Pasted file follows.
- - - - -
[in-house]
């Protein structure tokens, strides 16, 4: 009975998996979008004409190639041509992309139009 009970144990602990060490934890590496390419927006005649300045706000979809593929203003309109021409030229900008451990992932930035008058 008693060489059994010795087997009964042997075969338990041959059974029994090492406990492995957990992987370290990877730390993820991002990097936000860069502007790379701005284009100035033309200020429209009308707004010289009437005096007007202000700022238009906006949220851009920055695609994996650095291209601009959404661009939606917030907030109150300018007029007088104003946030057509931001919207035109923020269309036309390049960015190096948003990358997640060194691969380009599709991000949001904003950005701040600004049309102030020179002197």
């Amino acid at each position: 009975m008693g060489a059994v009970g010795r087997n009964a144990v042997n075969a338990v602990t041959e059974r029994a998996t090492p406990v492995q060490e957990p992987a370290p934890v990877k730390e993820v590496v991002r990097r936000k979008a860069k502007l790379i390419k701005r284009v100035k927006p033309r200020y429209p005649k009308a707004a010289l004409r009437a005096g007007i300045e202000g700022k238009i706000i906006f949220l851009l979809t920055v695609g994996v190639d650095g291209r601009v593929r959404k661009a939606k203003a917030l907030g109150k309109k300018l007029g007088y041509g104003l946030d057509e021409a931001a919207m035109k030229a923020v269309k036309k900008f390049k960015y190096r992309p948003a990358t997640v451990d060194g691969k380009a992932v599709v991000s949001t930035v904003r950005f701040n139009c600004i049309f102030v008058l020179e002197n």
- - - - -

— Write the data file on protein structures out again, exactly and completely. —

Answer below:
[in-house]
């Protein structure tokens, strides 16, 4: 009975998996979008004409190639041509992309139009 009970144990602990060490934890590496390419927006005649300045706000979809593929203003309109021409030229900008451990992932930035008058 008693060489059994010795087997009964042997075969338990041959059974029994090492406990492995957990992987370290990877730390993820991002990097936000860069502007790379701005284009100035033309200020429209009308707004010289009437005096007007202000700022238009906006949220851009920055695609994996650095291209601009959404661009939606917030907030109150300018007029007088104003946030057509931001919207035109923020269309036309390049960015190096948003990358997640060194691969380009599709991000949001904003950005701040600004049309102030020179002197």
């Amino acid at each position: 009975m008693g060489a059994v009970g010795r087997n009964a144990v042997n075969a338990v602990t041959e059974r029994a998996t090492p406990v492995q060490e957990p992987a370290p934890v990877k730390e993820v590496v991002r990097r936000k979008a860069k502007l790379i390419k701005r284009v100035k927006p033309r200020y429209p005649k009308a707004a010289l004409r009437a005096g007007i300045e202000g700022k238009i706000i906006f949220l851009l979809t920055v695609g994996v190639d650095g291209r601009v593929r959404k661009a939606k203003a917030l907030g109150k309109k300018l007029g007088y041509g104003l946030d057509e021409a931001a919207m035109k030229a923020v269309k036309k900008f390049k960015y190096r992309p948003a990358t997640v451990d060194g691969k380009a992932v599709v991000s949001t930035v904003r950005f701040n139009c600004i049309f102030v008058l020179e002197n």